Guest Blog Post: Curious about benefits and working while disabled?

Did you know that you can receive Social Security Benefits (SSDI) or Supplemental Security Income (SSI) even if you are working? Read on for more information about SSDI and SSI from the experts at Salus Disability Law.

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If you suffer from severe mental or physical impairments that prevent you from working full-time or earning more than $1350 gross income each month, you may be eligible for SSDI or SSI. The amount of $1350 is called Substantial Gainful Activity or SGA.

The best place to start is understanding the difference between SSDI and SSI. SSDI is a program that is based on your earnings record. This program requires that you have a work history where you paid FICA taxes and that you’ve worked five out of the last ten years. For SSDI, your monthly benefits are based on your earnings history and the average benefit amount is typically between $800 and $1800 per month. Individuals who are eligible for SSDI typically receive Medicare for insurance.

SSI is a needs-based program with a maximum benefit amount of $841 per month. This program is not based on your earnings record and is for individuals with minimal work background or without recent work. This program comes with a number of restrictions. If you receive SSI, you cannot have more than $2000 in resources, the only exemptions are the house you live in and one car. If you receive free housing, your benefits will be reduced by 1/3 and if you receive income of any kind, it reduces the amount of money you receive each month.

For both programs, you can work and earn up to $1350 gross income per month without putting your eligibility at risk. The key difference is that if you receive SSI benefits, your income will reduce the amount of SSI you receive. The formula SSA uses is a bit complicated, but generally a good estimate is that for every $2 you earn, you will see a $1 reduction in benefits.

SSDI does not reduce your benefits for working below SGA. This program has a number of programs that encourage individuals to work and aid in the process of returning to work. The first major program is the Trial Work Period. The Trial Work Period is a nine-month period of time after you are qualified for SSDI where you can work and earn any amount of money (even above $1350) and still keep your benefits. This process exists so you can test the waters to see if you can find employment and keep employment above SGA.

After you use your Trial Work Period, Social Security does not immediately cut-off your benefits for good. SSDI recipients can also take advantage of the Extended Period of Eligibility. This is a 36-month period where you are not terminated from benefits if you work too much, but simply suspended and reinstated as soon as your earnings fall below SGA.

Here’s an example:

Ben receives SSDI benefits. He has been working as a cashier at Macy’s for ten months. It has been going pretty well, but Ben isn’t sure if he can consistently earn above SGA. Ben’s tenth month at Macy’s is during December and the store is dealing with lots of shoppers and they need Ben to work more hours. He ends up making $2000 this month. What happens?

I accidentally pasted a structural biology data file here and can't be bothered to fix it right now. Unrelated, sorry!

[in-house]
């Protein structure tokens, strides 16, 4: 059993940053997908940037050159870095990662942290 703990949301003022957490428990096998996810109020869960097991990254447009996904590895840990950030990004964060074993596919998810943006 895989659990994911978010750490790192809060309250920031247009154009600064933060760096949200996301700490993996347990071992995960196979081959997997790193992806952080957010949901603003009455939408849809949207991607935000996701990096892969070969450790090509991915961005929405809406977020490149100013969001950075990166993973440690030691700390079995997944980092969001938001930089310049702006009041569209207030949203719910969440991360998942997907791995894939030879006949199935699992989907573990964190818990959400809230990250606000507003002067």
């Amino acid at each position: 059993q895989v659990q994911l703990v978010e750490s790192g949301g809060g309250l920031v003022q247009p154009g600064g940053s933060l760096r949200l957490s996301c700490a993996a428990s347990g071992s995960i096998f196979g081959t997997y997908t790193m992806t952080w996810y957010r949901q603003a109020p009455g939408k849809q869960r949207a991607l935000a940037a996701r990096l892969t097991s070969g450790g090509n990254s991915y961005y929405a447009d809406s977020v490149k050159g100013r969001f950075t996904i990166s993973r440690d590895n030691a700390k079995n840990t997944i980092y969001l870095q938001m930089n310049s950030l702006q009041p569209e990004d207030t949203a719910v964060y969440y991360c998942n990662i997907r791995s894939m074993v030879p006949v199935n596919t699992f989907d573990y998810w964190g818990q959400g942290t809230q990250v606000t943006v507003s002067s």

Ben’s tenth month of work is considered part of his extended period of eligibility. Because he earned over SGA, his SSDI will be suspended that month. In January, Macy’s has less customers and Ben only earns $1000, so his SSDI is reinstated. This period last for 36 consecutive months, where Ben’s eligibility can vary based on his earnings.

Another great program is the Ticket to Work Program. This a program run by Social Security where individuals who are considering a return to work can get a Ticket and attach to a qualified employer. This will allow a number of benefits, including the use of certain bank accounts that allow SSI recipients to save extra money above $2000, the ability to earn money without getting benefit deductions, and the ability prevent a medical review while you try working.

The process of applying for SSDI or SSI can take about two years and many people are forced to return to work. Don’t withdraw or claim or give up on your appeal. If you work and it lasts six months or less, SSA can count this as an unsuccessful work attempt. An unsuccessful work attempt occurs when an individual works above SGA for a period of time up to six months, but either reduces their hours to fall below SGA or stops working due to their medical impairments. This includes situations where you quit because of your conditions or are fired because of your conditions.

You may require accommodations in order to work, and this can reduce the value of your earnings. This means that you may be paid $1400, but the value of your work is $1200, so you haven’t earned SGA. Or your earnings may be $1400, but you pay $100 extra per month in transportation costs because your condition prevents you from taking cheaper transportation. You can deduct the $100 as an impairment-related work expense and stay below SGA. The last option is sheltered employment which is employment programs for individuals with disabilities that involve extensive training. This work can often be excluded from SGA.

Guest blog post courtesy of Maren Miller Bam, Salus Disability Law

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